Assessment


"Assess the whole person and not just the hole in the person"

(Dr. Gary Sibbald)

What are the goals for this patient?

  1. healing the wound
  2. protecting the wound from further breakdown/infection
  3. comfort
  4. decrease in pain during dressing change

What is the patient's prognosis?

What is the patient's quality of life?

Is current pain control adequate?

Pathway to Assessment/Treatment of Pressure Ulcers

Appropriate use of dressings includes matching the dressing function to the wound condition

When choosing the most appropriate dressing for a wound, ask yourself...

  1. Is the wound wet or dry? (i.e.: how much drainage, if any)

  2. How deep is the wound?

  3. What does the wound bed look like? (i.e.: red, yellow black)

  4. Is the wound infected?

Documentation of a Patient with a Wound

Assessing the wound is best accomplished using a standardized assessment tool, such as the Bates-Jensen Wound Assessment Tool, which can be downloaded from their website.

The following components should be included in assessing a patient with a wound:

History
– aids to establish underlying factors and treatment plan
– Medical history – past/present illnesses

allergies
family history
social history
medications – past/current
nutritional status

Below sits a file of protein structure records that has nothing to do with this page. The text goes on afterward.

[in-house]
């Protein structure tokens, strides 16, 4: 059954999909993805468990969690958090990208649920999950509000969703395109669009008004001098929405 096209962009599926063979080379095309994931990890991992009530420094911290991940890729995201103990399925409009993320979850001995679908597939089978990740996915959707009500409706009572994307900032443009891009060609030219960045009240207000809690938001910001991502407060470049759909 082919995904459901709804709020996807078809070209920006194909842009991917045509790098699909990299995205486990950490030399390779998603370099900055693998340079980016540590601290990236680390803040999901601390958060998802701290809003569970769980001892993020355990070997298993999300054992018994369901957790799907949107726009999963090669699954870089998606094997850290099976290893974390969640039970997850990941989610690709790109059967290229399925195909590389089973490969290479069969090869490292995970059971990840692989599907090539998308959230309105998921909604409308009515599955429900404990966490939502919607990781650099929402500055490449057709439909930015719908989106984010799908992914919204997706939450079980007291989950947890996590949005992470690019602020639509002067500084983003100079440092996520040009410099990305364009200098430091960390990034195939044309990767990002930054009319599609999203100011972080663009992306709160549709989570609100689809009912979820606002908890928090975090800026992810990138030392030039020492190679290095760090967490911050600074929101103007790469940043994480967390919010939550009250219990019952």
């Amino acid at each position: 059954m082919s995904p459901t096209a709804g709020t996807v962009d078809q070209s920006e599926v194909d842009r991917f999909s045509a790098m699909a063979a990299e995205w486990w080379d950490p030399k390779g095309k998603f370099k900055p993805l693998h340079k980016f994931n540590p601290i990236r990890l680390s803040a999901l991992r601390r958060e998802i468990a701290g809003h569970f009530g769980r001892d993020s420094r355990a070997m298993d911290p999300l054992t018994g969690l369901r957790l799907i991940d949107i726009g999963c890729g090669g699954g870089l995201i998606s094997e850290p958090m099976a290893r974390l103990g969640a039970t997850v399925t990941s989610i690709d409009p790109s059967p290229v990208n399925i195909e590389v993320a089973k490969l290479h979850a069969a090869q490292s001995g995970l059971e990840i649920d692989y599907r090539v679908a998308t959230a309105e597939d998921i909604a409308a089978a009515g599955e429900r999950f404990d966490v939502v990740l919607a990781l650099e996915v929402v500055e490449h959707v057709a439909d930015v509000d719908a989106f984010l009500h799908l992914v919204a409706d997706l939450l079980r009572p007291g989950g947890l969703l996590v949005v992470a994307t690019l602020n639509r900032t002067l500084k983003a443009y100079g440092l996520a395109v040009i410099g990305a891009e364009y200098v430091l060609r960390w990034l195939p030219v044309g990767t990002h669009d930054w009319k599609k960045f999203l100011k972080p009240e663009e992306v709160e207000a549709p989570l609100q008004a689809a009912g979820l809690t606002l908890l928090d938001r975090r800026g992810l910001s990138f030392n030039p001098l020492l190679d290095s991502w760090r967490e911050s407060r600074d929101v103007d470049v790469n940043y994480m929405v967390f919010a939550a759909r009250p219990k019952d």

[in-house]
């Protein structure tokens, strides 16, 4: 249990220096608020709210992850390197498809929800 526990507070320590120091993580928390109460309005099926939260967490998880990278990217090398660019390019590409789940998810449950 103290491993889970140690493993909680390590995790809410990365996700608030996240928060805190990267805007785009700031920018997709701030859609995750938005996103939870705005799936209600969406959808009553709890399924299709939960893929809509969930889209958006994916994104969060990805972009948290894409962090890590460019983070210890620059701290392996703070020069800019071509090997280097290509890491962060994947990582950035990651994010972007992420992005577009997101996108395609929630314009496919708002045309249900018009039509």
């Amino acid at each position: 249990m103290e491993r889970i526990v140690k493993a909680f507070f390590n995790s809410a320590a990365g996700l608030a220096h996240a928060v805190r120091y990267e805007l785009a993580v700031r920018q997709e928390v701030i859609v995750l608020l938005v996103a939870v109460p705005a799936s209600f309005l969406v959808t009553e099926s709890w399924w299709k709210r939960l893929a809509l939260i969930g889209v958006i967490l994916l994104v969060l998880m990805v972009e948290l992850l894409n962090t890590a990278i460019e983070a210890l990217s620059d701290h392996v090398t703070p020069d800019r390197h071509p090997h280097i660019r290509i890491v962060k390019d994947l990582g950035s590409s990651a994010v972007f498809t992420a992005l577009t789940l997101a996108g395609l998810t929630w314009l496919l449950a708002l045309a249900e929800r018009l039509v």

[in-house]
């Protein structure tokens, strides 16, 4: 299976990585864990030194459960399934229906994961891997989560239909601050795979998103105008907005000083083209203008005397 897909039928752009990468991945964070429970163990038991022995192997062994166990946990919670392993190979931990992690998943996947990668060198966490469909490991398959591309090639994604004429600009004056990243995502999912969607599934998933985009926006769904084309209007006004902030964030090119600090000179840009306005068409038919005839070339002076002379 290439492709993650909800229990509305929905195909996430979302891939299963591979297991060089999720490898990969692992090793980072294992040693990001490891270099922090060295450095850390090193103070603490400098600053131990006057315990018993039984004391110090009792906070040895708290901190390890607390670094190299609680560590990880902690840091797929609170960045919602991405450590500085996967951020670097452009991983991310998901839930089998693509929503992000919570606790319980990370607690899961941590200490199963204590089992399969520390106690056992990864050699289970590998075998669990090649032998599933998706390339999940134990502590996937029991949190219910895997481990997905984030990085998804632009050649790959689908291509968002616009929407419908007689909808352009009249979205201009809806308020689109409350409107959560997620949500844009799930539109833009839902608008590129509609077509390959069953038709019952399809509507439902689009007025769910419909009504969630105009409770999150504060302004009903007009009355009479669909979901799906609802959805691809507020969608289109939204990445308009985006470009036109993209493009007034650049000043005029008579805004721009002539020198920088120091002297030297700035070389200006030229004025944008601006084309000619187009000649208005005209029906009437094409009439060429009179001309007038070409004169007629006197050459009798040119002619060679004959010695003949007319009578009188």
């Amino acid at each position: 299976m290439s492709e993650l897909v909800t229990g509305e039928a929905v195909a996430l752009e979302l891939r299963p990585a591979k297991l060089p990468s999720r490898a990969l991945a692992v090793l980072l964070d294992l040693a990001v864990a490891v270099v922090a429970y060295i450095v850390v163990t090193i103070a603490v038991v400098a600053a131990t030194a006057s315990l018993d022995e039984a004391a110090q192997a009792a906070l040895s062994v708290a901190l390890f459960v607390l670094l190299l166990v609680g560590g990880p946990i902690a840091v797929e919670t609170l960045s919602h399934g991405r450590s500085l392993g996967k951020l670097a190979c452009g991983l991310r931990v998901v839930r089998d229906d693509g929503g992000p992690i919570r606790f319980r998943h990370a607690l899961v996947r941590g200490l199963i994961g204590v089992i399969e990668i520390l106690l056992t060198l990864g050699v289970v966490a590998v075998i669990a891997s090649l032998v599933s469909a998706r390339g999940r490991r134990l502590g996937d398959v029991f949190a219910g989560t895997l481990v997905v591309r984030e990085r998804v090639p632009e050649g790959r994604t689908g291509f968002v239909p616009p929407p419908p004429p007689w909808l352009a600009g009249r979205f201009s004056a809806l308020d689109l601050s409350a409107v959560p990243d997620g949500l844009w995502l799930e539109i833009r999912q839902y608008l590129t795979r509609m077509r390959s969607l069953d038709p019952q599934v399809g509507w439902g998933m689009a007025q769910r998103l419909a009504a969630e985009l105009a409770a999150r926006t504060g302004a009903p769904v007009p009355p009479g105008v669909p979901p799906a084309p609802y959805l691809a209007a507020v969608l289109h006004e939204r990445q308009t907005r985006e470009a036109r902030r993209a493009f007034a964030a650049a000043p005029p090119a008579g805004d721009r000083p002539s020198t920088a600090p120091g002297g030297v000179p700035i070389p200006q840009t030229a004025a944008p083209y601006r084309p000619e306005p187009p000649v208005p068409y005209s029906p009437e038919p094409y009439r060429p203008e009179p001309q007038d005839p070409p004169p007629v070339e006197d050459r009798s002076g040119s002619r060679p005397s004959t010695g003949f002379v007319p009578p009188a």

supportive/positioning devices
footwear
smoking
client knowledge level

Type of Wound

pressure – stage?
venous
arterial
diabetic/neuropathic – remember to examine BOTH feet (visual, neurosensory, vascular/ischemia)
deep tissue
skin tear

Wound Description

type – superficial/deep, acute/chronic
location
size - length x width x depth
shape
color of the wound bed – red, yellow, black
color of periwound skin – inspect for redness
exudate
induration – is the surrounding tissue hard/soft
odor – slight/fills the room
epithelialization
edema
edges – flat, rolled under, loose or tightly rolled
necrotic tissue/eschar
undermining
pain/itchiness
granulation
tunneling – length and direction
sensory – pressure, decreased touch
vascular – pulse, temperature
staging (if pressure ulcer)

* It is important to remember to reassess the wound each time you change the dressing.  Documentation needs to be specific: measure and describe the wound.  Dressing selection/treatment should also be clearly documented.

LHSCHealth Professionals


Please Note

The content and images on the Wound Care Site are intended for Health Professionals and may be disturbing to some.
Last Updated July 20, 2009 | © 2007, LHSC, London Ontario Canada